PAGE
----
What should be the treatment for offenders?
Why are women expected to forgive those who offend them?
N Jayaram, 30 Aug 2013 ,
On the sidelines of a press conference of the Bangalore Bus Prayaanikara Vedike (commuters’ forum), a survivor of sexual harassment narrated her recent experience on the city’s Metro. She’d complained to the police, who hauled in the perpetrators – white collar employees of a prestigious global brand.
She got them to the police station with some difficulty. A staff member of the Metro had resented having to help her by locating the CCTV tapes and so on.
The now chastened young men pleaded with her, saying one of them had to head back to his job in the Middle East and his visa status would be affected in case he faced criminal charges.
That the young men had spent a few hours in the cooler and had received beatings from the cops was good enough for her. Police beatings and torture are routine and it is taken for granted that they happen – never mind constitutional provisions and the heck with the International Covenant on Civil and Political Rights.
“I’m sure they’ll never do it again,” she said, defending her decision to let the perpetrators go scot free.
She admitted that in most instances police would not have cooperated with women approaching them with complaints of sexual harassment. They normally have little time for ordinary citizens. But in her line of work she and her colleagues deal with the cops day in and day out.
It was a rare instance of the police showing far greater alacrity than the survivor of sexual harassment to book an offender.
It takes a lot to not let it pass
A couple of weeks ago, the driver of a public bus in Bangalore verbally abused and slapped a 16-year-old girl. He had asked her to move back in the bus, using abusive language. She’d said: “Uncle, I will, but there’s no space.” The bus was crowded. He got up from his seat, asked her, “how dare you talk back to me?” and slapped her.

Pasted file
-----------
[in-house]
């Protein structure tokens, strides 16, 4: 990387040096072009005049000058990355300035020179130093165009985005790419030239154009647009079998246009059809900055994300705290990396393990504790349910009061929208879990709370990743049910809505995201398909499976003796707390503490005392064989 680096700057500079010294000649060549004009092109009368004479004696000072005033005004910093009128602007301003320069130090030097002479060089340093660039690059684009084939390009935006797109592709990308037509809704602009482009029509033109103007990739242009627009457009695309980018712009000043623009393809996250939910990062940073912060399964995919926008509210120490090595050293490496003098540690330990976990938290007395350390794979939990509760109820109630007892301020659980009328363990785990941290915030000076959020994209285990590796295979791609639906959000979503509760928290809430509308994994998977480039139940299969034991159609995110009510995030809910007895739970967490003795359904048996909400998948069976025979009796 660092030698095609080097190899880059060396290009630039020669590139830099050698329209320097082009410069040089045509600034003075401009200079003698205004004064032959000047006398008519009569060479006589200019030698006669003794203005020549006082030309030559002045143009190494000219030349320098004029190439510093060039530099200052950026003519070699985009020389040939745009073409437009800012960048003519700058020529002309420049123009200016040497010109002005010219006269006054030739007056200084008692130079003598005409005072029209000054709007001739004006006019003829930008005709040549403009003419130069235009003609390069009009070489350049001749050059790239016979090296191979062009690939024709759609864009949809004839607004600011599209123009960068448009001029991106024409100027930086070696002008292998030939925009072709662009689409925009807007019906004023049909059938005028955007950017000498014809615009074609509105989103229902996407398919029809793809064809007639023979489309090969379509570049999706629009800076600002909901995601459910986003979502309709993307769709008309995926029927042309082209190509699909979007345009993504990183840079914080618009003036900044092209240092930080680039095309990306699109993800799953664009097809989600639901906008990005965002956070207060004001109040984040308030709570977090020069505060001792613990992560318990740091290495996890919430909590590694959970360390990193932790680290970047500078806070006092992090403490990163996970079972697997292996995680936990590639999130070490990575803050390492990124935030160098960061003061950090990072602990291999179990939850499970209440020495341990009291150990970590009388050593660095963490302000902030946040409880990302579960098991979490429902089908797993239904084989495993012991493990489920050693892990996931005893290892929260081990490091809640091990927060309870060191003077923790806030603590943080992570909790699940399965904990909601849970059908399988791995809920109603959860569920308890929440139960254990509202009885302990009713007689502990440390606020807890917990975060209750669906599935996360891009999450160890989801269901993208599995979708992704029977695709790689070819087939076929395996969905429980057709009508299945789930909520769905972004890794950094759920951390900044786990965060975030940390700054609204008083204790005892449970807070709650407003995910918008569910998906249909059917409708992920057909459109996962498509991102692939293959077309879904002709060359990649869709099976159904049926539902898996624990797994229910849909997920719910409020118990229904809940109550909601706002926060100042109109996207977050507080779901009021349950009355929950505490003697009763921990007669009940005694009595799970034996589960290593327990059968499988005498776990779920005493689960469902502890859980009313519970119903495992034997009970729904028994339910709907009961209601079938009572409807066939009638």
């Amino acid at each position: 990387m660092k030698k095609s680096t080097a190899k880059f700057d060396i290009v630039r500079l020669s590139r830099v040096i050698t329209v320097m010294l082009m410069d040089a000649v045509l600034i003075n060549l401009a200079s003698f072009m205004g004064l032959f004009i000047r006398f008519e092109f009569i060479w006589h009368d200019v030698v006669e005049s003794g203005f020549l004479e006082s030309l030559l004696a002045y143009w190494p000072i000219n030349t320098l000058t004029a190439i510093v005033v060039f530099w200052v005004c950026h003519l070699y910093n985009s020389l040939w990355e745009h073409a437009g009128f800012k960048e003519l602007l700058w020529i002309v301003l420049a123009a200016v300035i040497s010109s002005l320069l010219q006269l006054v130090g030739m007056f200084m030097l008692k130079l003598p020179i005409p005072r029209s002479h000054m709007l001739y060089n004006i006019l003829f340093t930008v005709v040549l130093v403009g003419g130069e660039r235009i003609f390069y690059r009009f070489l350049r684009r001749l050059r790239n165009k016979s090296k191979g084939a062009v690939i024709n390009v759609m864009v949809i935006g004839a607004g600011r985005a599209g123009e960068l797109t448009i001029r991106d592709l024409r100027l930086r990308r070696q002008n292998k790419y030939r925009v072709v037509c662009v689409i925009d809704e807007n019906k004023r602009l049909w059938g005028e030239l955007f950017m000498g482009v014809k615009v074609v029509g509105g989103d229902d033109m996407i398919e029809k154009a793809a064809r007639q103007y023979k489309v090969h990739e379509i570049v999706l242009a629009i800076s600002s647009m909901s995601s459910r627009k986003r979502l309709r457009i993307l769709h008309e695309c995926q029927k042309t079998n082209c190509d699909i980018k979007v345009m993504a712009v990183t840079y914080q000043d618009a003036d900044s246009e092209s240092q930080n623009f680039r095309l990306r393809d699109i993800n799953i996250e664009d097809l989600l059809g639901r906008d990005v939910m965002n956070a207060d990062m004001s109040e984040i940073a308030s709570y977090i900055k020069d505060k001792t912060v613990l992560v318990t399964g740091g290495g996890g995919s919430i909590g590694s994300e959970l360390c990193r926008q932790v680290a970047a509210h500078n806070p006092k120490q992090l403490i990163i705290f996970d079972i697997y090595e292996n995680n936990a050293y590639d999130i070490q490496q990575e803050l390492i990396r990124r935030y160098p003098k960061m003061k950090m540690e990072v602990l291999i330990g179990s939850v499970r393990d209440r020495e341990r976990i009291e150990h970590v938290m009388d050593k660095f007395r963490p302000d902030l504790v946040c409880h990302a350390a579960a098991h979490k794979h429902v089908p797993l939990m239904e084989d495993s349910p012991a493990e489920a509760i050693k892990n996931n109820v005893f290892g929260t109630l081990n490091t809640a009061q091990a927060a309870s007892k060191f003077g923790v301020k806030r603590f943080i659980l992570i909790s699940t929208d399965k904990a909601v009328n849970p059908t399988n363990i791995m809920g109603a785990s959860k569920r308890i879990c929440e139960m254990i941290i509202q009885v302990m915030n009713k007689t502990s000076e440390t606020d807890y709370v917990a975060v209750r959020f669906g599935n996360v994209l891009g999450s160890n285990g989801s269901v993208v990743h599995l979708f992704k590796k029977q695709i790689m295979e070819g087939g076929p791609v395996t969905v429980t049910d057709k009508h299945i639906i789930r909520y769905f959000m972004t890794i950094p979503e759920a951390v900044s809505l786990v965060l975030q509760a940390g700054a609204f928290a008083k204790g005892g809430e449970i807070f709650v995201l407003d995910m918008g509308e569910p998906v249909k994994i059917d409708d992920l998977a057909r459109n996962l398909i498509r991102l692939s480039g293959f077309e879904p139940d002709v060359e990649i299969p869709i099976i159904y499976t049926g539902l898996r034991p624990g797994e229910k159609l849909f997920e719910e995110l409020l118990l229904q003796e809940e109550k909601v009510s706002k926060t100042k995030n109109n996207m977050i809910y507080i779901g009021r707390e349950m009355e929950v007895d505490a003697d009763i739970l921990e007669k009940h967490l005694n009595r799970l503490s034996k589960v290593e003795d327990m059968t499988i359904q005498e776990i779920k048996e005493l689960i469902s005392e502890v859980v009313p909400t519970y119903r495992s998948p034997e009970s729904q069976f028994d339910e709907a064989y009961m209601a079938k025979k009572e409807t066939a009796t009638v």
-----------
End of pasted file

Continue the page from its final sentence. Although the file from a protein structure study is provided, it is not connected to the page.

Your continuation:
Unbeknown to him then, he’d picked on the daughter of a trade unionist. Madina Taj of the Garment and Textile Workers Union complained to the police and to his employers, the Bangalore Metropolitan Transport Corporation (BMTC).
Ms Taj (her name is being used here with her concurrence) says she has faced great pressures since then to drop the complaint. BMTC officials, the police, the head of the school where her daughter studies, the office of a Member of the Legislative Assembl – they have all been leaning on her.
“Why are you making such a big issue of it? He made a mistake… He’s sorry… Bus drivers too are under a lot of pressure… Think of his family… You’re a trade unionist… He too is a worker… Think of his future…”
Hello, a young person was traumatised, she was unfairly subjected to verbal and physical violence, her family was traumatised… Will someone please think about her, her mother – who has handled numerous cases of harassment of all sorts as a trade unionist – and the rest of her family?
Strange is this society in which survivors of sexual harassment, assault, violence and worse are expected to – and some even feel they need to – show consideration, understanding, concern, compassion and the rest of it for the perpetrators!
Either that or blood lust – otherwise sensible men and women get screaming: “Hang the rapists!”